What Pepe and other baseball historians haven’t understood is that Frick’s statement was not a ruling but merely an opinion: Frick had no power whatsoever to make a ruling on the subject. To put it simply, he was grandstanding. What escaped most baseball writers present at Frick’s press conference, and what continues to escape the sports media today, is that major league baseball had no “official” record book and didn’t have one until Total Baseball got the job in the late 1990s. So, in essence, Frick was trying to pressure publishers over whom he had no authority to print his version of the Maris/Ruth home run chase.

What everyone seems to have forgotten is that Frick himself denied that the asterisk ever existed. The reason is that practically no one remembers that Frick wrote an autobiography published by Crown in 1973, Games, Asterisks and People. “No asterisk,” he wrote, “has appeared in the official record in connection for that accomplishment.” He failed to mention that there as no “official” record and that some record books chose to list the record for “Most Home Runs Season” the way Pepe related, but several more (including Gillette’s record book) did not.

Frick, though, couldn’t resist reminding us that “His [Maris’s] record was set in a 162- game season. The Ruth record of 60 home runs was set in 1927 in a 154-game season.”

Frick’s denial of the asterisk did nothing to erase it from fans’ memories. In a bizarre postscript to the asterisk story, in 1991 Commissioner Fay Vincent issued a statement indicating that he supported “The single record thesis,” meaning that Maris held the record for most home runs in a season period. The Committee on Statistical Accuracy, appointed by Vincent, then voted to remove the asterisk from Maris’s record.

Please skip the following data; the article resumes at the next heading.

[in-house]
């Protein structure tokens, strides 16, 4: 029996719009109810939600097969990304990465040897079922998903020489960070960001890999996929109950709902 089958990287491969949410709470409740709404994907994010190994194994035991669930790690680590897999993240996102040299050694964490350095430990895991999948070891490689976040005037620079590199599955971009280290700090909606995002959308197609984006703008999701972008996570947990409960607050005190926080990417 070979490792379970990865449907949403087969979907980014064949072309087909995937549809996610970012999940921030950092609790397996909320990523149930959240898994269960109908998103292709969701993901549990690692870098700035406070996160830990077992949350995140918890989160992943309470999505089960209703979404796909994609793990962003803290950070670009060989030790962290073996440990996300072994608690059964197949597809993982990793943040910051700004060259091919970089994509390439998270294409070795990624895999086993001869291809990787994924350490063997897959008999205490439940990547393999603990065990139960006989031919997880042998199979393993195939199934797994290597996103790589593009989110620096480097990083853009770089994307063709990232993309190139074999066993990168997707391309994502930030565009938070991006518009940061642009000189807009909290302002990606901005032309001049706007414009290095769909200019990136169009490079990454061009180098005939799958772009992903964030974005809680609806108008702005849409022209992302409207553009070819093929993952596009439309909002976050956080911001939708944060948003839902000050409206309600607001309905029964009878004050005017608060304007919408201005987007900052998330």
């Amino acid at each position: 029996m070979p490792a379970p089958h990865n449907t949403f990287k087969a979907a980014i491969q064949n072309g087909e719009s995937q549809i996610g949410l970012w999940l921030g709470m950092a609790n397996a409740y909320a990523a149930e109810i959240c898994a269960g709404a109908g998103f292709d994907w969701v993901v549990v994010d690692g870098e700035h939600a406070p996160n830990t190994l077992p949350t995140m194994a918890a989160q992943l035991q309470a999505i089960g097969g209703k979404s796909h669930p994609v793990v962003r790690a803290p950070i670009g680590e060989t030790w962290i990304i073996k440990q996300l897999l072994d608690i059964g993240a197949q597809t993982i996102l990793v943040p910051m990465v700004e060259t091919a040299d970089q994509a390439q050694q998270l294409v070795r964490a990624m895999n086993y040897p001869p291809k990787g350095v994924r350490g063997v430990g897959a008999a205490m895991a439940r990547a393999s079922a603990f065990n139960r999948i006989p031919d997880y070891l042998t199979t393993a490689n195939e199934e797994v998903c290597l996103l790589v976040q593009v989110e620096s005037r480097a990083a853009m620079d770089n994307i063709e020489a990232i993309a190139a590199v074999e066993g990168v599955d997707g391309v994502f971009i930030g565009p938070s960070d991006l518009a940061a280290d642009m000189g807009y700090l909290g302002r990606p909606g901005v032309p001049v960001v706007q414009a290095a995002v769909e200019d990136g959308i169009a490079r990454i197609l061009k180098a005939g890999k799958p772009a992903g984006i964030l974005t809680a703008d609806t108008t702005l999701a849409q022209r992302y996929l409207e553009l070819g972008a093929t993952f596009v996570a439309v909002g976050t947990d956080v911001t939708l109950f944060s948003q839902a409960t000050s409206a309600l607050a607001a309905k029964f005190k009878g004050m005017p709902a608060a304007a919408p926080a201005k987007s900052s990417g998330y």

Thus, a commissioner of baseball voiced his support for removing an asterisk that a previous commissioner denied every having put there in the first place. Probably nothing did more to enhance the myth of the existence of the asterisk as Vincent’s “removal” of it.

I don’t know if the combined efforts of Pepe, Frick, Vincent, and myself are ever going to convince the fans that there never was an asterisk next to Roger Maris’s name in the record books. But here are a few observations:

One, no matter how many games Ruth and Maris played, it should be noted that Maris hit his 60th home run in his 684th plate appearance, while Ruth didn’t reach 60 until he had had 689. Two, there was an oft-repeated theory by sportswriters who didn’t like Maris that Yankee Stadium’s short right field porch was responsible for many of Maris’s “cheap” home runs. The right field fence at Yankee Stadium was as short or shorter in Ruth’s time, but it was simply assumed that Ruth, who hit home runs longer than Maris did, didn’t need a short porch. In any event, Maris actually hit 30 home runs in Yankee Stadium that season and 31 in all other American League ballparks.

On second thought, what had has probably perpetuated the myth of the asterisk more than anything else for this generation’s fans is Billy Crystal’s wonderful 2001 film, 61*, which, after Bull Durham, gets my nod as the best baseball film ever made. I’ll give Crystal a pass for making the mistake, but as far as everyone else is concerned, it’s time to dispense with the notion of the asterisk and recognize Maris for what he did.